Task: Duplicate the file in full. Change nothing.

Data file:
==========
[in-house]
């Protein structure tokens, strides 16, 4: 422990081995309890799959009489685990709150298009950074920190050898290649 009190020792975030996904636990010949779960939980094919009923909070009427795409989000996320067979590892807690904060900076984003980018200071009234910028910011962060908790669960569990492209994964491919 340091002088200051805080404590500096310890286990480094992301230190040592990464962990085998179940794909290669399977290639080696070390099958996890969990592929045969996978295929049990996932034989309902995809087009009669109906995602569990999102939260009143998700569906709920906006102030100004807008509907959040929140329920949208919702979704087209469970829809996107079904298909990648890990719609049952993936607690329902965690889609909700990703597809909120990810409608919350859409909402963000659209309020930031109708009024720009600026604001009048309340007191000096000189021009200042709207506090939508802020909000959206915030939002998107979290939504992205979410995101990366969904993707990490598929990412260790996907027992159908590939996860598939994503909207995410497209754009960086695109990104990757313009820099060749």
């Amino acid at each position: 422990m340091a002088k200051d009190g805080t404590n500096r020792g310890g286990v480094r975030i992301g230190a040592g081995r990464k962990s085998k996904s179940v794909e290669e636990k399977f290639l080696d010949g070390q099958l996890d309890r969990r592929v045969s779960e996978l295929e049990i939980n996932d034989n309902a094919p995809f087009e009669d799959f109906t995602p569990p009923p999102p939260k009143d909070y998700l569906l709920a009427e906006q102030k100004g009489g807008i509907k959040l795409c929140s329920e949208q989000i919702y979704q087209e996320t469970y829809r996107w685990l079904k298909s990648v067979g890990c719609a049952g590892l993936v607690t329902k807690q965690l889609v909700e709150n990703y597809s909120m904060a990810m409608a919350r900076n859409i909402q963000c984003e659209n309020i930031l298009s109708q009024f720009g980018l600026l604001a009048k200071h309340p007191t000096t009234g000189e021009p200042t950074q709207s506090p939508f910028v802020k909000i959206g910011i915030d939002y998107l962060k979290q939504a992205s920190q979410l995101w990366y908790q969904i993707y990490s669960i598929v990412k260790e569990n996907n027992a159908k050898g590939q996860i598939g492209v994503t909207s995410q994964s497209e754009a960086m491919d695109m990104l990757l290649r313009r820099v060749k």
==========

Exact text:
[in-house]
């Protein structure tokens, strides 16, 4: 422990081995309890799959009489685990709150298009950074920190050898290649 009190020792975030996904636990010949779960939980094919009923909070009427795409989000996320067979590892807690904060900076984003980018200071009234910028910011962060908790669960569990492209994964491919 340091002088200051805080404590500096310890286990480094992301230190040592990464962990085998179940794909290669399977290639080696070390099958996890969990592929045969996978295929049990996932034989309902995809087009009669109906995602569990999102939260009143998700569906709920906006102030100004807008509907959040929140329920949208919702979704087209469970829809996107079904298909990648890990719609049952993936607690329902965690889609909700990703597809909120990810409608919350859409909402963000659209309020930031109708009024720009600026604001009048309340007191000096000189021009200042709207506090939508802020909000959206915030939002998107979290939504992205979410995101990366969904993707990490598929990412260790996907027992159908590939996860598939994503909207995410497209754009960086695109990104990757313009820099060749």
């Amino acid at each position: 422990m340091a002088k200051d009190g805080t404590n500096r020792g310890g286990v480094r975030i992301g230190a040592g081995r990464k962990s085998k996904s179940v794909e290669e636990k399977f290639l080696d010949g070390q099958l996890d309890r969990r592929v045969s779960e996978l295929e049990i939980n996932d034989n309902a094919p995809f087009e009669d799959f109906t995602p569990p009923p999102p939260k009143d909070y998700l569906l709920a009427e906006q102030k100004g009489g807008i509907k959040l795409c929140s329920e949208q989000i919702y979704q087209e996320t469970y829809r996107w685990l079904k298909s990648v067979g890990c719609a049952g590892l993936v607690t329902k807690q965690l889609v909700e709150n990703y597809s909120m904060a990810m409608a919350r900076n859409i909402q963000c984003e659209n309020i930031l298009s109708q009024f720009g980018l600026l604001a009048k200071h309340p007191t000096t009234g000189e021009p200042t950074q709207s506090p939508f910028v802020k909000i959206g910011i915030d939002y998107l962060k979290q939504a992205s920190q979410l995101w990366y908790q969904i993707y990490s669960i598929v990412k260790e569990n996907n027992a159908k050898g590939q996860i598939g492209v994503t909207s995410q994964s497209e754009a960086m491919d695109m990104l990757l290649r313009r820099v060749k």